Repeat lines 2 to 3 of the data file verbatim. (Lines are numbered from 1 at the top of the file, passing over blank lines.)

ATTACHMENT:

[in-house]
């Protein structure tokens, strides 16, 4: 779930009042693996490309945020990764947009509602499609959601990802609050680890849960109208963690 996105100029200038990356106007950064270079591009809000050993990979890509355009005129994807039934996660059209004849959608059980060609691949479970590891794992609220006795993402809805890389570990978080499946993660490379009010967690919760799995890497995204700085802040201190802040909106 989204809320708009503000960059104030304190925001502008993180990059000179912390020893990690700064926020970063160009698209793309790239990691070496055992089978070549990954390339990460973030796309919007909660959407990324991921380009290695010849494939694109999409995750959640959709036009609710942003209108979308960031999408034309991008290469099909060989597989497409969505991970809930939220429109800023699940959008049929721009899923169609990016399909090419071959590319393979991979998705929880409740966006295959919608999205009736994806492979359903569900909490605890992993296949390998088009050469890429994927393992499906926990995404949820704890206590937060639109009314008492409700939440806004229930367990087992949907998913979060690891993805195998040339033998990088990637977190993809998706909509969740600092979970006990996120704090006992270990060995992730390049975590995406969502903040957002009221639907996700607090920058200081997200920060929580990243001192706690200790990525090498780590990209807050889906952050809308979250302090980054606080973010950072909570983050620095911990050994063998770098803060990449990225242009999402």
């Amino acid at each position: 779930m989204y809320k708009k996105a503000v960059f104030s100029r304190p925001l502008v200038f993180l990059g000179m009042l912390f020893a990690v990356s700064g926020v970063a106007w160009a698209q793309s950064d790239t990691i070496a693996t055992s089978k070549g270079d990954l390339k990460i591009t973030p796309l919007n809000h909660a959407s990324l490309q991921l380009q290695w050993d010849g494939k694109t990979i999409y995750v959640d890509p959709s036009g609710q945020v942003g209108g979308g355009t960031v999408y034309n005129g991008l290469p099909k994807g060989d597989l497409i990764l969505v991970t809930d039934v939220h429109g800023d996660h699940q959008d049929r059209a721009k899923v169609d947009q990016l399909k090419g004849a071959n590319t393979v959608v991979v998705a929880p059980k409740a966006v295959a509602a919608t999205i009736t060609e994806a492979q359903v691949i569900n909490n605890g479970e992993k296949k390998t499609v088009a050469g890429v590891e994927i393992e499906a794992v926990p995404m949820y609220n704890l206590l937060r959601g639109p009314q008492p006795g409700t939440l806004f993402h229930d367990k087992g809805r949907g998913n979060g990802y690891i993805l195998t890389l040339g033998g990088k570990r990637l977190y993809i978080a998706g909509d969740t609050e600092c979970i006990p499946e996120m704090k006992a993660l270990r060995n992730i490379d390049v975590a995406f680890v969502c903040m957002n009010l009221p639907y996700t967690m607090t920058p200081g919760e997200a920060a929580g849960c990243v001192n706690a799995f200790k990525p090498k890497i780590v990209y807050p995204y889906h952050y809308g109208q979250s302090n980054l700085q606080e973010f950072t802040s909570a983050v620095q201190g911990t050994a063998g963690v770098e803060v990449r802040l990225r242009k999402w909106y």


């Protein structure tokens, strides 16, 4: 779930009042693996490309945020990764947009509602499609959601990802609050680890849960109208963690 996105100029200038990356106007950064270079591009809000050993990979890509355009005129994807039934996660059209004849959608059980060609691949479970590891794992609220006795993402809805890389570990978080499946993660490379009010967690919760799995890497995204700085802040201190802040909106 989204809320708009503000960059104030304190925001502008993180990059000179912390020893990690700064926020970063160009698209793309790239990691070496055992089978070549990954390339990460973030796309919007909660959407990324991921380009290695010849494939694109999409995750959640959709036009609710942003209108979308960031999408034309991008290469099909060989597989497409969505991970809930939220429109800023699940959008049929721009899923169609990016399909090419071959590319393979991979998705929880409740966006295959919608999205009736994806492979359903569900909490605890992993296949390998088009050469890429994927393992499906926990995404949820704890206590937060639109009314008492409700939440806004229930367990087992949907998913979060690891993805195998040339033998990088990637977190993809998706909509969740600092979970006990996120704090006992270990060995992730390049975590995406969502903040957002009221639907996700607090920058200081997200920060929580990243001192706690200790990525090498780590990209807050889906952050809308979250302090980054606080973010950072909570983050620095911990050994063998770098803060990449990225242009999402």
């Amino acid at each position: 779930m989204y809320k708009k996105a503000v960059f104030s100029r304190p925001l502008v200038f993180l990059g000179m009042l912390f020893a990690v990356s700064g926020v970063a106007w160009a698209q793309s950064d790239t990691i070496a693996t055992s089978k070549g270079d990954l390339k990460i591009t973030p796309l919007n809000h909660a959407s990324l490309q991921l380009q290695w050993d010849g494939k694109t990979i999409y995750v959640d890509p959709s036009g609710q945020v942003g209108g979308g355009t960031v999408y034309n005129g991008l290469p099909k994807g060989d597989l497409i990764l969505v991970t809930d039934v939220h429109g800023d996660h699940q959008d049929r059209a721009k899923v169609d947009q990016l399909k090419g004849a071959n590319t393979v959608v991979v998705a929880p059980k409740a966006v295959a509602a919608t999205i009736t060609e994806a492979q359903v691949i569900n909490n605890g479970e992993k296949k390998t499609v088009a050469g890429v590891e994927i393992e499906a794992v926990p995404m949820y609220n704890l206590l937060r959601g639109p009314q008492p006795g409700t939440l806004f993402h229930d367990k087992g809805r949907g998913n979060g990802y690891i993805l195998t890389l040339g033998g990088k570990r990637l977190y993809i978080a998706g909509d969740t609050e600092c979970i006990p499946e996120m704090k006992a993660l270990r060995n992730i490379d390049v975590a995406f680890v969502c903040m957002n009010l009221p639907y996700t967690m607090t920058p200081g919760e997200a920060a929580g849960c990243v001192n706690a799995f200790k990525p090498k890497i780590v990209y807050p995204y889906h952050y809308g109208q979250s302090n980054l700085q606080e973010f950072t802040s909570a983050v620095q201190g911990t050994a063998g963690v770098e803060v990449r802040l990225r242009k999402w909106y």